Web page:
Salesforce.com CEO Marc Benioff on Sept. 17 unveiled Force.com, previewed Visual Force and unveiled Ideas. The packed convention hall was filled with Salesforce.com faithful who were politely enthusiastic when prodded to applaud.
Force.com makes Benioff feel like he’s working at a startup again while also striving to break $1 billion dollars a year and move Salesforce.com beyond a CRM (customer relationship management) company into one of the top 40 software companies in the world.
While a company that has as its moniker the now famous “no software” slogan, this might seem to make little sense. But it does make sense if you take Salesforce.com for what it wants to become: the general infrastructure upon which applications are built, data is collected and processed and information is then spit back, without needing much beyond smartish terminals in the enterprise.
Benioff wants organizations large and small to rent Salesforce.com’s platform, customize it to their liking and then get on with the business of running their business instead of administering an internal IT infrastructure.
It sounds good when you hear the guy. And according to the company’s own figures it is making significant progress. It is just shy of 1 billion seats subscribed to the system. The two fully mirrored data centers meet a dizzying array of security and redundancy specifications to provide service to customers.
I couldn’t help but think of 2004 when IBM started talking about utility computing, where service capacity is outsourced as needed with the customer paying only for what they needed. The Sun Compute Utility enables basically the same thing: a data center on-demand. And now Salesforce.com with Force.com and the company’s Apex application development environment wants to be the multitenant, subscription-based next step in utility computing.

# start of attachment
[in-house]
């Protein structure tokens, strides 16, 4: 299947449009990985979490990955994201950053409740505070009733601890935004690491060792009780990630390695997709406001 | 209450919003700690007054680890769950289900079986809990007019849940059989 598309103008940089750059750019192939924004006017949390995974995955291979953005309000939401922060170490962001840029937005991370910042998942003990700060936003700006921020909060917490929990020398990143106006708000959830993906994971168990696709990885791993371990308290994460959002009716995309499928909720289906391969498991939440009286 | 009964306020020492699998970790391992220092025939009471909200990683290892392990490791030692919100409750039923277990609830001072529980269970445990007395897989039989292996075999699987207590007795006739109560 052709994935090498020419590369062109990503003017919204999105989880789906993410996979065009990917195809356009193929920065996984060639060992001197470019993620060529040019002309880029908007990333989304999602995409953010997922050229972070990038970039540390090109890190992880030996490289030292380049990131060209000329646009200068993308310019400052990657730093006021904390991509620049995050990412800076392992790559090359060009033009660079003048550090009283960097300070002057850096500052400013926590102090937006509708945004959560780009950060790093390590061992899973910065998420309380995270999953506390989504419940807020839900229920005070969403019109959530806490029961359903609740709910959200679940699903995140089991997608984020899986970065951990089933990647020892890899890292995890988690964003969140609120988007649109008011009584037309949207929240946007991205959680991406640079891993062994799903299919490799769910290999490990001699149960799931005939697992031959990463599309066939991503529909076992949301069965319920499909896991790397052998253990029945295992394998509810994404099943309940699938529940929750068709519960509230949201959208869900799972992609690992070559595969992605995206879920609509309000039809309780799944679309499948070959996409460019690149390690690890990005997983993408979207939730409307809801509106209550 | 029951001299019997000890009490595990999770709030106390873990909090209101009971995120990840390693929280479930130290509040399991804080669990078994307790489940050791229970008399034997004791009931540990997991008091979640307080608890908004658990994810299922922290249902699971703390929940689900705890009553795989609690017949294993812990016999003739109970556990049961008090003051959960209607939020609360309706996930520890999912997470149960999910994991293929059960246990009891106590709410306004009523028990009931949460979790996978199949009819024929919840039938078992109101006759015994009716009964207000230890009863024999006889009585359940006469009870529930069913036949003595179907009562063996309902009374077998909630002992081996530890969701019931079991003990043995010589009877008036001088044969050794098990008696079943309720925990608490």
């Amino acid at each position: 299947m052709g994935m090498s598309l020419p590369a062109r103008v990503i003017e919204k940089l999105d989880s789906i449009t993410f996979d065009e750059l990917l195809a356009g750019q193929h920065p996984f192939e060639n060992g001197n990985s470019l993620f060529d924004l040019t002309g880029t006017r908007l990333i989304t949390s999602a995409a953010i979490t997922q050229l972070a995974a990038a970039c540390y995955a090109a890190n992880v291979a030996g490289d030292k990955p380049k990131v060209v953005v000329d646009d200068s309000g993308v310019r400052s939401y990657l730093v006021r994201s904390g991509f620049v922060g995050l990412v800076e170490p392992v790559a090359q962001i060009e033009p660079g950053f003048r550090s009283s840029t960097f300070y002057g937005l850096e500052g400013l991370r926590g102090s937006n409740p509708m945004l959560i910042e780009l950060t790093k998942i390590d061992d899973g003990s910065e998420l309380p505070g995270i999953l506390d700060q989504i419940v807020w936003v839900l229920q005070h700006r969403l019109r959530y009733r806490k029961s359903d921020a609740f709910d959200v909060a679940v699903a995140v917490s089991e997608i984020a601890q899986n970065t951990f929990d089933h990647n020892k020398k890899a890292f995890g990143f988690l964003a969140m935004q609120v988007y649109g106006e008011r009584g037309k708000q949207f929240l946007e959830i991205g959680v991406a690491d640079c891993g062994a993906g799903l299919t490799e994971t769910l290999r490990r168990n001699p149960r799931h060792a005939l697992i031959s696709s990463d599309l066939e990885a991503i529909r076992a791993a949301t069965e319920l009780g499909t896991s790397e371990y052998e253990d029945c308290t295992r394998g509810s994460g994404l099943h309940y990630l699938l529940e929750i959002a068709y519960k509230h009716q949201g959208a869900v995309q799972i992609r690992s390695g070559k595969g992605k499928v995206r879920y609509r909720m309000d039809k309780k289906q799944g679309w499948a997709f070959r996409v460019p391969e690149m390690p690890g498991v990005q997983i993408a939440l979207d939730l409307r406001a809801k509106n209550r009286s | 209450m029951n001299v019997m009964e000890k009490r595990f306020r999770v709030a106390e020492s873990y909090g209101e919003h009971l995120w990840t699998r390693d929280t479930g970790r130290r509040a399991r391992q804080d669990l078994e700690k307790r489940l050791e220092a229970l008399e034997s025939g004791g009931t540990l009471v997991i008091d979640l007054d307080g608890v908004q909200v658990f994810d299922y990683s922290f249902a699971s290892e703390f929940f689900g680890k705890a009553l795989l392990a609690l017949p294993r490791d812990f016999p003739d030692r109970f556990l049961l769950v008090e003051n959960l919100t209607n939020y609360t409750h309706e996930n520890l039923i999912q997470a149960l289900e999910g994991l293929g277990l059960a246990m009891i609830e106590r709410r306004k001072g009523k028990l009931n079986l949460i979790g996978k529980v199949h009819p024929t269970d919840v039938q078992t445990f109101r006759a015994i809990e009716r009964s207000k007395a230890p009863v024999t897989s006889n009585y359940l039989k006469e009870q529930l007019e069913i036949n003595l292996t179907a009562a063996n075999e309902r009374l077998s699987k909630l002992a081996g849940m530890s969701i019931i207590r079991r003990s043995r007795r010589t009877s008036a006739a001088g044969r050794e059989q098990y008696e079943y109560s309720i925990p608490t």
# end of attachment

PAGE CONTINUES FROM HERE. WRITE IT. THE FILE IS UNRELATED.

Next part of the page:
There are many advantages to this model, but I want to address a couple of questions that still nag at me. The first is availability. While the commercial Internet is far more reliable than it was even a couple of years ago, there are still service outages. It’s a problem that is growing less frequent, but if organizations continue to rely on distant data centers for their life’s blood, then the problem needs to stay pretty much close to zero.
The second is all this renting. Renting applications and platforms brings with it recurring costs that never go away. Lately, the more I look at the operations costs associated with maintaining an infrastructure, my resistance to renting apps lessons.
If SAAS (software as a service) can “socialize” security, compliance and disaster recovery costs amongst a big enough group, then my gut feeling about renting goes down even more. Salesfore.com can probably show me that renting is more cost effective than owning. With compliance and security costs factored in, I’m more likely to think it’s true.
At the end of the day I want choice to move my data and apps to the most cost-effective platform. The more Benioff crowed about the large numbers of customizations, API calls and general tweaks that Salesforce.com customers have made to their apps, the more I felt locked in to the platform. Of course, Salesforce.com loves to hear that customers are building customizations. The more of these they make, the harder it is to port apps to another platform and the more chances there are to point out “well, you could leave, but can you really give up … x … y … z?”
Maybe this was part of the reason for the polite but prodded clapping coming from the gathered faithful. While Benioff welcomed competition in the SAAS field (which I don’t doubt; it’s terrible to be the leader of a field of one), there are still some kinks that customers will need to work out to ensure that the SAAS market remains one where organizations can make choices about providers.
This won’t come from Dreamforce ’07, but it’s certainly something to keep in mind. Standards for the SAAS field might make the competition Benioff hopes for a reality.